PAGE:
One of these thinkers is someone whose viewpoints I respect a good deal.  Social media and online/search über-strategist Gord Hotchkiss has come up with a way of looking at social media vehicles that he dubs the “Maturity Continuum.”

According to Hotchkiss, the Maturity Continuum is made up of four levels of increasing social media “stickiness” — meaning how relevant and important the social platforms are to people’s daily lives and routines.

Specifically, these four levels are:

The Fad Phase — This is when people start using a social media platform because it’s the bright shiny thing … and “everyone else” in their circle is doing so, too.  This dynamic is commonly found among early adopters — you know, the folks who try out new things because … they’re new.

Gord Hotchkiss
Gord Hotchkiss

Of course, early adopters don’t necessarily stick around.  A new social platform has to have some sort of “there there” – to deliver some measure of functional benefit – or else it won’t keep fad users around for long.

Also important at this early stage is the aspect of uniqueness and novelty — which is always important among this group of people who tend to be higher on the ego and narcissism scale.

Making a Statement — If a social platform makes it through the pure novelty gauntlet, it continues to be used because it makes a statement about the user.  In the case of social media, it’s often as much about the technology as it is the functionality.

Thinking about a platform like FourSquare, here you have social tool that’s probably at this level of maturity.  With FourSquare, there may be a few utilitarian reasons for using it — getting vouchers or other “free stuff” from restaurants and bars — but it’s probably a lot more about “making that statement.”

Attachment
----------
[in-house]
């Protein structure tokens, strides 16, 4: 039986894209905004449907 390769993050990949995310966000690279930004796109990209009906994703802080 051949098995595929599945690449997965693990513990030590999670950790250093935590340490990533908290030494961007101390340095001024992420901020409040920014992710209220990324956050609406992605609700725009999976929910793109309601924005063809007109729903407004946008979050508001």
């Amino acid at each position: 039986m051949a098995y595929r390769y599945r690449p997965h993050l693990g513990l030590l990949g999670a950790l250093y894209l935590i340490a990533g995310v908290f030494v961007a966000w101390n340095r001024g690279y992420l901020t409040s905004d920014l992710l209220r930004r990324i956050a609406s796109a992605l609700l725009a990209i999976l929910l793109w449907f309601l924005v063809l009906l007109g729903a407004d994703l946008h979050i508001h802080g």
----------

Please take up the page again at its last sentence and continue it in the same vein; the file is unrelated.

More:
A Useful Tool — At this point on the Maturity Continuum, here’s where a social platform breaks into a more practical realm.  Going beyond the novelty and ego aspects, users find that the platform is a highly beneficial tool from a functionality standpoint — perhaps better than any other one out there for facilitating certain activities.

Thinking about a social platform like LinkedIn in this context, it’s easy to see how that particular one has done so well.

A Platform of Choice — This is the highest level of social media maturity, where users engage — and continue to engage — with a social platform because they have become so familiar with it.

At this level, it becomes quite a challenge to dislodge a social platform, even if “newer, better” choices come along.  Once social habits have become established and a large critical mass of users is established, it can be very difficult to change the behavior.

Facebook is “Exhibit A” in this regard:  Despite near-weekly reports of issues and controversies about the platform, people continue to hang in there with it.

Thinking about other social platforms like Instagram, YouTube, Twitter, SnapChat and Pinterest, it’s interesting to speculate on where they currently fall on the “maturity meter.”

I’d venture to say that YouTube has made it to the highest level … SnapChat is still residing in the early “fad” stage … while Pinterest and Instagram are transitioning between “making a statement” and being “a useful tool.”

Where Twitter resides … is anyone’s guess.  I for one am still wondering just how Twitter fits into the greater scheme of social — and how truly “consequential” it is in the fabric of most people’s social lives.

What are your perspectives on the Maturity Continuum in social media?  If you have opinions one way or the other about the long-term staying power of certain platforms, please share them with other readers here.